Stuck behind a glass prison, she stares back at me. She watches my every move.
I was drawn to the abandon in her clear, blue eyes. While some see sparkling gems, I see past the façade presented on the surface. They are only glass caps on empty holes.
Now only standing about three feet apart, I take in the rest of her. Loose, gold locks frame her small, heart-shaped face. Aside from a few, light freckles scattered across the bridge of her narrow nose, her skin is flawless. It gives off the lightest glow, being just barely touched by the sunlight. Her lips, ripe like freshly picked strawberries, part slightly to reveal teeth forced straight with orthodontics. Despite the minimal amount of light reaching them, they sparkle like little pearls buried in the sand of her mouth. A pale blue, cotton sundress sits neatly draped over her slender figure. She is perfect.
Or so it seems.
I know better. Like her eyes, the rest of her appearance is merely a veil. Behind it rests only the empty, dead shape of the girl she’s portraying. Her lungs, with her heart, dried and shriveled to dust. In her absence, something dark spawned and grew. Taking hold of her bones to operate as its own, it lives through her. And now, it was smiling at me.
The sick grin that spread across her lips, flashing those beautiful pearls once more, seemed drastically inappropriate for her, yet perfect for what she’d become. Without hesitation, it pulled a fist back and quickly threw it at the glass. A web of cracks spiraled out around the impact and the grin grew wider at the flash of crimson now dribbling down.
I took a single, hesitant step back as it flung her body against its confines repeatedly, thuds and snaps echoing through the silence. Cracks in the once shining surface continued to stretch and spread. Using elbows, knees, hands, shoulders, and feet, it continued to break through. Bloodied chunks of glass flew toward me, clinking against the floor by my feet.
“No,” I whispered, too horrified to move or scream.
It was breaking free.
With one final lunge, the rest of the glass shattered. Frail hands took hold of my collar. Before I could react, I felt myself pulled forward and everything went black.
Soft whispers entered the darkness first. Letting my eyes flutter open and adjust, I found myself in a mostly white room. From the beeping machine beside me and the horrid, sterile smell, I knew instantly that I was lying in a hospital bed. My head throbbed.
As I reached up to rub it, I paused noticing my fists and elbows were bandaged. Blotches of red seeped through the white material. My hands were wrapped tightly and my one arm hung lazily in a sling.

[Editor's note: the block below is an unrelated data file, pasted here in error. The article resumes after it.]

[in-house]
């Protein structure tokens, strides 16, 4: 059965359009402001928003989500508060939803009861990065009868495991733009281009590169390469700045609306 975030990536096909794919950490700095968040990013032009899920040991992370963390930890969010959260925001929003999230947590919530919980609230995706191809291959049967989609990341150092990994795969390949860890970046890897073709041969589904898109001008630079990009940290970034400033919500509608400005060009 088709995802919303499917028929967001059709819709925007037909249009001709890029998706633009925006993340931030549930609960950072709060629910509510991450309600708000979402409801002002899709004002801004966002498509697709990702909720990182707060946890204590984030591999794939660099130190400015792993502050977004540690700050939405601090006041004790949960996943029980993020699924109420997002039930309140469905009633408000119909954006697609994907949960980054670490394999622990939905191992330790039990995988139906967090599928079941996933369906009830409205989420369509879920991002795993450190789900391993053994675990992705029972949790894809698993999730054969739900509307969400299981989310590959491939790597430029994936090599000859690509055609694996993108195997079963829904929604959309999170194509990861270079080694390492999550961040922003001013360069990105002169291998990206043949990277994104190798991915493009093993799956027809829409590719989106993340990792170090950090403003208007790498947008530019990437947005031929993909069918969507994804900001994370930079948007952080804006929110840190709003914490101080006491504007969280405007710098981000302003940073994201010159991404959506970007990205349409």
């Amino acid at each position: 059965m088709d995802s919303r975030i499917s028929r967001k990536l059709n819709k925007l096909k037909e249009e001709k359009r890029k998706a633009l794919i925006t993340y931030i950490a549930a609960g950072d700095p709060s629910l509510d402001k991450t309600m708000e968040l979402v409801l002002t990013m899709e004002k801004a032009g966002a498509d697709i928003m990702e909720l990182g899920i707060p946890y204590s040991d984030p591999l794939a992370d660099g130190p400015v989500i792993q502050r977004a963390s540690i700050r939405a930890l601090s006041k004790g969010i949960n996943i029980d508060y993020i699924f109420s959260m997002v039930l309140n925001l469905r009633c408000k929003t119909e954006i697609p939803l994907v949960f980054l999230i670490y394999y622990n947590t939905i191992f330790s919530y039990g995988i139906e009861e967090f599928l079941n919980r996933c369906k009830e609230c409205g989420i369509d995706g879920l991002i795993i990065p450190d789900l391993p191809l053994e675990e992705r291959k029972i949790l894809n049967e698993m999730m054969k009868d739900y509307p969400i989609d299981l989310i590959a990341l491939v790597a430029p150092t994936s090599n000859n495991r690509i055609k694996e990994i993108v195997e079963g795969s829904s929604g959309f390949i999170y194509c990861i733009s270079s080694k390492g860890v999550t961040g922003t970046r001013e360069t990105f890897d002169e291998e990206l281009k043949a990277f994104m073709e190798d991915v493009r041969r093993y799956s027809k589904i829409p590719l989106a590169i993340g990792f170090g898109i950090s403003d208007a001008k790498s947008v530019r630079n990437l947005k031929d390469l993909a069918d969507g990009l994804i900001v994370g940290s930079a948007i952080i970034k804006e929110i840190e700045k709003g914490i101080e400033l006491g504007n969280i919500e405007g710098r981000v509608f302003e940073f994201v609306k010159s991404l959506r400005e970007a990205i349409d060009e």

“Hey sweetie,” my mother cooed, realizing for the first time that I was awake. She walked away from the nurse she’d been speaking to and perched herself at the foot of my bed. “How are you feeling?”
Ignoring her, I spotted the silver food tray on the table at my bedside. Pushing the empty milk carton off it, I grabbed it to inspect my appearance. My mother quickly plucked it from my hands with a sad smile.
“Take it easy,” she whispered quietly as she stood to place the tray out of arms reach.
I noticed that the wall mirror in the room was sloppily covered with toilet paper and tape. Soft footsteps approached the doorway from the hall. My mother quickly strode toward it to meet the person, dropping her voice to a hushed tone. Leaning forward on the bed, I strained to hear.
“Is she awake? The psychologist is here.” I recognized the voice as my fathers.
“She doesn’t need a psychologist just yet,” my mother whispered back.
“Just yet?!” my father replied just loud enough to earn a hiss from my mother in response. “She nearly killed herself. We’re lucky she woke up. When will it be time? By then, she’ll be dead,” he argued back, still trying and failing to keep a hushed tone.
My mother fell silent. I felt the blood drain from my face and quickly scrambled off the bed and darted toward the mirror. A storm of alarming beeps ensued as the sensors were plucked from my body. Using my good hand, I clawed savagely at the thin paper on the mirror. My mother had returned to my side and, with the help of my father, wrestled me back to the bed.
They moved quickly but not quick enough. I had already seen her peering out from behind the paper. Dried blood thickly caked her hair and parts of her face in scabs. I was focused solely on the sinister smile stretched across her lips – across my lips.